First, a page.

This is the laptop I upgraded from to my current PC. It's got an Intel i7-9750H, 16GB of RAM (upgraded from 8GB stock), 256GB of SSD space, and a GTX 1660Ti Max-Q GPU. It's currently running Ubuntu server. Right now I'm using it to run a Minecraft server for some friends (in theory).
I'd host more on the laptop if I wasn't so worried about uptime and latency and I could be bothered to move it all now. This thing is running this website, an Akkoma instance, an RSS bridge, a SearXNG instance, WireGuard to get the laptop past the NAT in my house, a Forgejo instance, a Nextcloud instance, a Matrix server, and probably some other stuff I forgot about.
I said I was going to wait until my old LG K61 became unusable before replacing it. I thought I'd failed to do that right up until its replacement, a used flagship from the same time period, arrived and blew it out of the water in almost every way. I never noticed up until now just how painfully unresponsive my old phone was. Mobile websites are, like, usable now!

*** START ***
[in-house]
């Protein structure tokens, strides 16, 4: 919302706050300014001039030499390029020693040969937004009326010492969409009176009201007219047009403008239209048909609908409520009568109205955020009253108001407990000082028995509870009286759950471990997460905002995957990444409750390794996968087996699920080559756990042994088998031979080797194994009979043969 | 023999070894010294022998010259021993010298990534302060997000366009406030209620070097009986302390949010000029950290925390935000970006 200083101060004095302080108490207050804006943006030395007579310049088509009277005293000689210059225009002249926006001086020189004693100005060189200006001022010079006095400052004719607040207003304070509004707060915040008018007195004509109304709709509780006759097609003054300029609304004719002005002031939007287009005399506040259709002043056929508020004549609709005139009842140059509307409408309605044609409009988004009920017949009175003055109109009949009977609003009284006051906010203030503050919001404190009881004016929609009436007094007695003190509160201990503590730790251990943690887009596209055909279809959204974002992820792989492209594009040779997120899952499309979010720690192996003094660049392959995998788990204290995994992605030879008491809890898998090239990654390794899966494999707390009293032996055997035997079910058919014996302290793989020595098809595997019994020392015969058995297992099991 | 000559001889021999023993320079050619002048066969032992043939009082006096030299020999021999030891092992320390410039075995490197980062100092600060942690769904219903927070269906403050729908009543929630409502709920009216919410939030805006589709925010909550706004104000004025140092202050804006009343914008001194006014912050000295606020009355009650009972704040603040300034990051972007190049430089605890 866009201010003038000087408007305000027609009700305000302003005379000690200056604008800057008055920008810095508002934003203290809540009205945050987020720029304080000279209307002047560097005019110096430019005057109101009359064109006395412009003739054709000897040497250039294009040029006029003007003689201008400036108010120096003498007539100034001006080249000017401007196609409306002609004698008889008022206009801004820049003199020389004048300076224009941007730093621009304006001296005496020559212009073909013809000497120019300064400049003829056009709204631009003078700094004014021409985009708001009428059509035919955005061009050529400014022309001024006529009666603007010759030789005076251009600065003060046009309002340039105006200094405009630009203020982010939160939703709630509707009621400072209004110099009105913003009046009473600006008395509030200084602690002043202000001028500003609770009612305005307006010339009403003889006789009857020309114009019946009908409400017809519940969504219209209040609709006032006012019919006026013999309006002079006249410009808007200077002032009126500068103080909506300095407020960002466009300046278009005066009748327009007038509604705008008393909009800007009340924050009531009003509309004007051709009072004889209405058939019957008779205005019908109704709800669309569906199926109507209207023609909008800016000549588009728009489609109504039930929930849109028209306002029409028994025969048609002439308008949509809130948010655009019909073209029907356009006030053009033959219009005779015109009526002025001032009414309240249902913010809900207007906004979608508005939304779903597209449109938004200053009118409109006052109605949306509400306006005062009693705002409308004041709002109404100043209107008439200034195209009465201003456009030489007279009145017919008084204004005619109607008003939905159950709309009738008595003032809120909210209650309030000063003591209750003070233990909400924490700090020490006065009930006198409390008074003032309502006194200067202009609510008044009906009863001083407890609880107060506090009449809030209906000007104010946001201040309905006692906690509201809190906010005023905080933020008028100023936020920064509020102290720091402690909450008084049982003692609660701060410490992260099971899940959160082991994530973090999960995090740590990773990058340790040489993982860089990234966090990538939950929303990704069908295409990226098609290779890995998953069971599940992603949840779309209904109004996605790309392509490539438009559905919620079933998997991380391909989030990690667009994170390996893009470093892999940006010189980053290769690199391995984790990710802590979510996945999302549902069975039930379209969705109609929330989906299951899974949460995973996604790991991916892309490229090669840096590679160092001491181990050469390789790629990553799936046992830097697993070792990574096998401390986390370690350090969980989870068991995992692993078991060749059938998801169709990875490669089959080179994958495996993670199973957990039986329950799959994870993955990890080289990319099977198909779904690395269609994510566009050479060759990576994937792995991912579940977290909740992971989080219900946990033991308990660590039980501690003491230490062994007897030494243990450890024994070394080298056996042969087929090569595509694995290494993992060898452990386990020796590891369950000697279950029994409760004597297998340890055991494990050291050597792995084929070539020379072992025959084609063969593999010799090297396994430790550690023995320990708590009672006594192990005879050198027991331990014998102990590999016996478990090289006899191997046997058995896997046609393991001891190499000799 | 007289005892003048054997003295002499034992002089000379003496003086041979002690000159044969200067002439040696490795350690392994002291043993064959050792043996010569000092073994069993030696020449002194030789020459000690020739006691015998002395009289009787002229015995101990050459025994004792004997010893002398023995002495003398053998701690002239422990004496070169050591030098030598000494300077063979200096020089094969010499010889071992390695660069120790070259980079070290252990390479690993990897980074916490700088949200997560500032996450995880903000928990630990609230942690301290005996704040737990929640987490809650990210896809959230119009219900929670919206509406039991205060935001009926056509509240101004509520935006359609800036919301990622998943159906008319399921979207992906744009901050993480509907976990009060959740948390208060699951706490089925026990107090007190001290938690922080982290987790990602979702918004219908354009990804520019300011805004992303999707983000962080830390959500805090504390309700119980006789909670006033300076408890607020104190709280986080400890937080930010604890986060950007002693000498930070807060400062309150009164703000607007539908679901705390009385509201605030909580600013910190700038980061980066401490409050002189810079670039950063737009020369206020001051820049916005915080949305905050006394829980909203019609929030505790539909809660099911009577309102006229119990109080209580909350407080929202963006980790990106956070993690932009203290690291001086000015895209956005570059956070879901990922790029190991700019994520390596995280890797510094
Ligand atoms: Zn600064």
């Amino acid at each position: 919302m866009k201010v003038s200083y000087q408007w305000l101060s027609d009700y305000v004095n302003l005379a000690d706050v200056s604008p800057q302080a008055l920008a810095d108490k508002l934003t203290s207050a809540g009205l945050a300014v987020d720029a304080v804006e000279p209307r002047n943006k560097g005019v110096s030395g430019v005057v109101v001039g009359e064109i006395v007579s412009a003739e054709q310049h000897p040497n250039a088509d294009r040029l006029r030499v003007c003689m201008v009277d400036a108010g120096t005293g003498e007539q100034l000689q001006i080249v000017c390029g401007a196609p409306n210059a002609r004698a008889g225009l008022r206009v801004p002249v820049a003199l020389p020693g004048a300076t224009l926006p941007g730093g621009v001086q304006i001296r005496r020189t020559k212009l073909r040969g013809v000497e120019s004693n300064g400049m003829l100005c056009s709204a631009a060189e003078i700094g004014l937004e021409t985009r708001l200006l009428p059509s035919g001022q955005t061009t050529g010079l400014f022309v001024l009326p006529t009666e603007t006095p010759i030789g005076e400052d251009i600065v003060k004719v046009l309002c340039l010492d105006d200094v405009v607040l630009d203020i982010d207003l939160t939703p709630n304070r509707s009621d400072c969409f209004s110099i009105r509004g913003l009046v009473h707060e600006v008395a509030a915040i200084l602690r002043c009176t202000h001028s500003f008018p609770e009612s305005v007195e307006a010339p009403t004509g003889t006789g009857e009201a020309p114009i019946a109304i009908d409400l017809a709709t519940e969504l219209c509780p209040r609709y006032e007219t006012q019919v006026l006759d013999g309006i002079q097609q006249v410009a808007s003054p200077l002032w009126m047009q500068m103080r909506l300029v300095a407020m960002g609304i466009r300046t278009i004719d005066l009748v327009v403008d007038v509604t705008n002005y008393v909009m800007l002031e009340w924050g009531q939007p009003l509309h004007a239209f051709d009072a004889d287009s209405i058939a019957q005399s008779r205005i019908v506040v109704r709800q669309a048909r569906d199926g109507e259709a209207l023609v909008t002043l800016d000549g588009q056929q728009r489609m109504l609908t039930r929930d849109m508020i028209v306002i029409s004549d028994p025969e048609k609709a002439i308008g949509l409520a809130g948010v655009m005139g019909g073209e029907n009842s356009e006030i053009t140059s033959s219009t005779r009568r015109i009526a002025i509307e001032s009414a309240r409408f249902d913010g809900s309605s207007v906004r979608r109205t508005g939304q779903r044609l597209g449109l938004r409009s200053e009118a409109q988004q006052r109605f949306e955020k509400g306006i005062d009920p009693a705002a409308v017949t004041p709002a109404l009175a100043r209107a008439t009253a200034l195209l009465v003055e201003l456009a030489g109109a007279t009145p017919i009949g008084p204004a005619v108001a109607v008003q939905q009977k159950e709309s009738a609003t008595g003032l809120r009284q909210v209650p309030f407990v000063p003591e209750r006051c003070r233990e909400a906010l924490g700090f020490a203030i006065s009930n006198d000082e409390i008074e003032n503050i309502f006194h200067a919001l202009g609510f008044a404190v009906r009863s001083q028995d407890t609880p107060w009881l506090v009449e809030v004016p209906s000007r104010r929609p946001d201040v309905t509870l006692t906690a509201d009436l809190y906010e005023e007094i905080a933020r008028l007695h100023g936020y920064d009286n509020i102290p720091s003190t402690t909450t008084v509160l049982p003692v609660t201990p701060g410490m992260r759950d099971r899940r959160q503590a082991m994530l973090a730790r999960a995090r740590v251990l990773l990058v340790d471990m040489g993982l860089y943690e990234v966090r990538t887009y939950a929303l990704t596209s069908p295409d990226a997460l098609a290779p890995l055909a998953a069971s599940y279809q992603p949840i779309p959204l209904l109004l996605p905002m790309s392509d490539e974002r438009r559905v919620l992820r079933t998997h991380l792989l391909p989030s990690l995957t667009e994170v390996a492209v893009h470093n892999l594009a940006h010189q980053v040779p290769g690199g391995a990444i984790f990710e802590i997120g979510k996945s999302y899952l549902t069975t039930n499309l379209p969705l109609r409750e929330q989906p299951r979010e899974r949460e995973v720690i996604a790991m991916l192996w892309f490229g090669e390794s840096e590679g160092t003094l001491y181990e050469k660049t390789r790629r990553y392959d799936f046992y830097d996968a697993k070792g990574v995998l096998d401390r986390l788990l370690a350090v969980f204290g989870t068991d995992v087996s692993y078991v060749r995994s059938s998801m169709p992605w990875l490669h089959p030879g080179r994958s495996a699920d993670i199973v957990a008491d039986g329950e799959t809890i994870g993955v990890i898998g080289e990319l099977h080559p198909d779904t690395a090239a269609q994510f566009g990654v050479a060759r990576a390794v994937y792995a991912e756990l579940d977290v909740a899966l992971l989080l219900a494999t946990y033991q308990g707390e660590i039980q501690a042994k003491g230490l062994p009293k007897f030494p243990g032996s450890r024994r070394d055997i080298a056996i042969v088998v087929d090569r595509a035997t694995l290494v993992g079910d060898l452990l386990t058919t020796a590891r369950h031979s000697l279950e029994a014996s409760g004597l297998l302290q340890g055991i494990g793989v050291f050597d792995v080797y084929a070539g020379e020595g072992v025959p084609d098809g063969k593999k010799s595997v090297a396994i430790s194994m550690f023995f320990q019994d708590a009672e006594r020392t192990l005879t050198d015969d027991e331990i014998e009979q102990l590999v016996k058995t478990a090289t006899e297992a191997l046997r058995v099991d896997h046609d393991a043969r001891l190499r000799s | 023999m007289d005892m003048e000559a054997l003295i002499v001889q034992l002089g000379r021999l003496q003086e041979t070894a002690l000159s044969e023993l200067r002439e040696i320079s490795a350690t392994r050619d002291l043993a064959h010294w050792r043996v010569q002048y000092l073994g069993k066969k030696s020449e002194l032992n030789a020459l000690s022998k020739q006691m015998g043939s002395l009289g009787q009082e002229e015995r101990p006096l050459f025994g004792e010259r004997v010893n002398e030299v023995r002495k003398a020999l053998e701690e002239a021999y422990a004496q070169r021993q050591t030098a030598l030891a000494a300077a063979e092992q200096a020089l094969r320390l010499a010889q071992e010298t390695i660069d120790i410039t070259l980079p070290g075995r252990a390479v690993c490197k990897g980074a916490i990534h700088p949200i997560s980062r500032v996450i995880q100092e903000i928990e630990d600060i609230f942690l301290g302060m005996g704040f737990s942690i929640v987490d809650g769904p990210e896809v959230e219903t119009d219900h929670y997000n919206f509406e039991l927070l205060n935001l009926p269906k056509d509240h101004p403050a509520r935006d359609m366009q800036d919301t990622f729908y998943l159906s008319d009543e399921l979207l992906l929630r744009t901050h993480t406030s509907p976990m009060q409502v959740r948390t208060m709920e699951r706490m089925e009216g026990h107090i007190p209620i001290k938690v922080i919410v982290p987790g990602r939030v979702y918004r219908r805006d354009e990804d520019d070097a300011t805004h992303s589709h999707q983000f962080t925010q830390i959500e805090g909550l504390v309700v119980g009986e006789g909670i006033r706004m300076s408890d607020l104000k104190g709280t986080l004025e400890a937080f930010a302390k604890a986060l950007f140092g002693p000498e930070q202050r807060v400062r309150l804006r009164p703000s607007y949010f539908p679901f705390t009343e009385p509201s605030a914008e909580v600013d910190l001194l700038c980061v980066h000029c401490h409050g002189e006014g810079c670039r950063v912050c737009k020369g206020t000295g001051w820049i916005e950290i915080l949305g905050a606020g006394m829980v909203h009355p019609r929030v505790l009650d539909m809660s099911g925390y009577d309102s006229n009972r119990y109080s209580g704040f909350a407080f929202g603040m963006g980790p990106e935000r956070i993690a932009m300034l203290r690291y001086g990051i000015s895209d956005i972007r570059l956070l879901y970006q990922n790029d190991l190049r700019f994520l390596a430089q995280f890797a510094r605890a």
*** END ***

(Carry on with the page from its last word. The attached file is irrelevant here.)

Performance was never a consideration in buying the phone, though. I'm not a huge fan of the idea of using a Google device, but the Pixel line are the only devices supported by Graphene OS. But why the 4a in particular? There are more recent, largely better models within my price range. Mainly, I chose to get the specific model I did because it was the last Pixel device to be released with two important attributes: the presence of a headphone jack, and the lack of 5G support. The headphone jack, I think, is self-explanatory. I never intend to purchase a phone without one if I can avoid it. As for the 5G, I don't trust it. Basically, much of the performance improvement 5G offers comes from a new transmission technique called beam forming, where instead of blasting every signal equally in all directions like a radio tower it specifically calibrates the signal for a given device such that it's effectively focused in a narrow cone directed at that device, and for this to work properly the tower needs to know where the phone is at a level of precision that is within inches. I feel like I shouldn't need to explain why that's scary.